You May Never Find Your Way Out of ‘The River of No Return': Au Train, Michigan
Au Train seems to be one of those Upper Peninsula towns you read or hear about, but never visit. It might be an excellent idea to visit next time you roadtrip thru the U.P.
Au Train – which means “at the shortcut” in French – is located on M-28 in Alger County along the south shore of Lake Superior. It happens to be one of the earliest known places in Michigan where the white man traveled.
The Au Train River snakes its way thru the area, with many twists, turns, and dead-ends, depending on the water level...if you canoe or kayak here, it's like being a mouse in a maze: “how do I get outta here?” The Au Train River makes its way 16 miles with curve after curve, detour after detour, dead end after dead end, fork after fork, until you can literally get completely lost. The river used to be part of an old Indian trail that went from Lake Superior to Lake Michigan, which became known as “The Land of Hiawatha”.
1856: First white men settled in the area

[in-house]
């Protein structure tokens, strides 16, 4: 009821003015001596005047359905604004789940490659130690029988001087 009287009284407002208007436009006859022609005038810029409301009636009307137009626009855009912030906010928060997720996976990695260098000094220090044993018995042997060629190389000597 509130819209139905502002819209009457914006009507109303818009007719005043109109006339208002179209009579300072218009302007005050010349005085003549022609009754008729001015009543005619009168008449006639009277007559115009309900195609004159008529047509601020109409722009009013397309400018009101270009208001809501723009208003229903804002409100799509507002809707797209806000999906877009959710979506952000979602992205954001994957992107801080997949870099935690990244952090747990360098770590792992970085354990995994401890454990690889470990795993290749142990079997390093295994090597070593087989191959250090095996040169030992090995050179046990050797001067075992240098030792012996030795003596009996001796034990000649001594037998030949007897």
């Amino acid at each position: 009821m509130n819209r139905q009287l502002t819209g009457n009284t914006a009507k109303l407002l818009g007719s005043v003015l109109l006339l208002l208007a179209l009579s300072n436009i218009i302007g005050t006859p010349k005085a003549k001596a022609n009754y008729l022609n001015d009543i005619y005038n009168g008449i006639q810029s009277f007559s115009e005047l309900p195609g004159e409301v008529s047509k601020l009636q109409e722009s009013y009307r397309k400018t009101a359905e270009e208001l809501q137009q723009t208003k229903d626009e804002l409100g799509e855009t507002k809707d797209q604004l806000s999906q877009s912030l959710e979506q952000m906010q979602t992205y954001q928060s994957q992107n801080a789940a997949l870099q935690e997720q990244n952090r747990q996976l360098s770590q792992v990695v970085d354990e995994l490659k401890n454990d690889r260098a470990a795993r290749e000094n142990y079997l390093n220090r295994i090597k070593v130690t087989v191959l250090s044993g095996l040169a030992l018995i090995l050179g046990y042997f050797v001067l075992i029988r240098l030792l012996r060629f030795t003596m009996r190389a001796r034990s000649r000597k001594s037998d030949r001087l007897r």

1861-2: Sawmill built and logging on the Au Train River begins
1877: Bay Furnace area burns down, residents move to Au Train
1881: The Detroit, Mackinac & Marquette Railroad comes through
1881: Tourists flock to Au Train thanks to the railroad
1883: A Post office
1885: Part of Schoolcraft County turns into Alger County
1890: The first Alger county jail built in Au Train
1919: Last logging venture marks the end of Au Train's lumber era
In the mid-1800s, Au Train blossomed into a good-sized community and had a bay furnace, blacksmith, lighthouse, two sawmills, school, shingle mill, and a good number of various shops and stores. The county's first newspaper was created here: The Au Train Alpha.
Without logging or mining being relied on for the economy, fishing, tourism, and vacationers are the main sources of capital. And the town is doing just fine in the 2020s.
Vintage Photos of Au Train and Its Snaky River